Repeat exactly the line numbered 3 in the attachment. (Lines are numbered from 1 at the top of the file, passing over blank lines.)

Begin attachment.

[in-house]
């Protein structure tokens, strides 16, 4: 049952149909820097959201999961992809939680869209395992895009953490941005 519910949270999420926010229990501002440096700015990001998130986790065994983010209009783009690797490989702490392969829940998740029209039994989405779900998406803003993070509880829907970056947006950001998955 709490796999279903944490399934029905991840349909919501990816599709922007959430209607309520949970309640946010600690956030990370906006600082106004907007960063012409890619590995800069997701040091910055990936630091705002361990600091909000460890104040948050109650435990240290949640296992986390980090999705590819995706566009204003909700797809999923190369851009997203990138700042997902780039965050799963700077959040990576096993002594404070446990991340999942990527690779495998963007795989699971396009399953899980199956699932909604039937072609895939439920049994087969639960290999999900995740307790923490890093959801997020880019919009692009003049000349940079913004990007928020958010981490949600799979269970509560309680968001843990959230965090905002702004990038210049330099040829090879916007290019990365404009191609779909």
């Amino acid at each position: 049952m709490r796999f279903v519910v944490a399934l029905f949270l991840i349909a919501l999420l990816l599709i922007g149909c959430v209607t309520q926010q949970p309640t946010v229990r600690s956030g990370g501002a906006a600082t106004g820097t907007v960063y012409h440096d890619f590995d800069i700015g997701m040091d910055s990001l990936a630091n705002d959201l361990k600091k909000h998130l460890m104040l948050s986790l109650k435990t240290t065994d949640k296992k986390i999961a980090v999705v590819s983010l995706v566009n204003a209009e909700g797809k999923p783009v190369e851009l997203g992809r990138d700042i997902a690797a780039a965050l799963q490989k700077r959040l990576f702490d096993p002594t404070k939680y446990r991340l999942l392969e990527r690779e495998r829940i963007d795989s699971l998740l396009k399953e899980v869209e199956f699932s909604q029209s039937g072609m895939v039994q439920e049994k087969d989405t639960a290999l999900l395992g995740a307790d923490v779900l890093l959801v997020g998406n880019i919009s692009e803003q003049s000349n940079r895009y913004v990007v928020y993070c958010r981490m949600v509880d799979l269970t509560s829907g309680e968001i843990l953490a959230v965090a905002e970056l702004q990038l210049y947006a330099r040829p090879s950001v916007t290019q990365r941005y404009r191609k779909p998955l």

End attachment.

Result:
């Amino acid at each position: 049952m709490r796999f279903v519910v944490a399934l029905f949270l991840i349909a919501l999420l990816l599709i922007g149909c959430v209607t309520q926010q949970p309640t946010v229990r600690s956030g990370g501002a906006a600082t106004g820097t907007v960063y012409h440096d890619f590995d800069i700015g997701m040091d910055s990001l990936a630091n705002d959201l361990k600091k909000h998130l460890m104040l948050s986790l109650k435990t240290t065994d949640k296992k986390i999961a980090v999705v590819s983010l995706v566009n204003a209009e909700g797809k999923p783009v190369e851009l997203g992809r990138d700042i997902a690797a780039a965050l799963q490989k700077r959040l990576f702490d096993p002594t404070k939680y446990r991340l999942l392969e990527r690779e495998r829940i963007d795989s699971l998740l396009k399953e899980v869209e199956f699932s909604q029209s039937g072609m895939v039994q439920e049994k087969d989405t639960a290999l999900l395992g995740a307790d923490v779900l890093l959801v997020g998406n880019i919009s692009e803003q003049s000349n940079r895009y913004v990007v928020y993070c958010r981490m949600v509880d799979l269970t509560s829907g309680e968001i843990l953490a959230v965090a905002e970056l702004q990038l210049y947006a330099r040829p090879s950001v916007t290019q990365r941005y404009r191609k779909p998955l």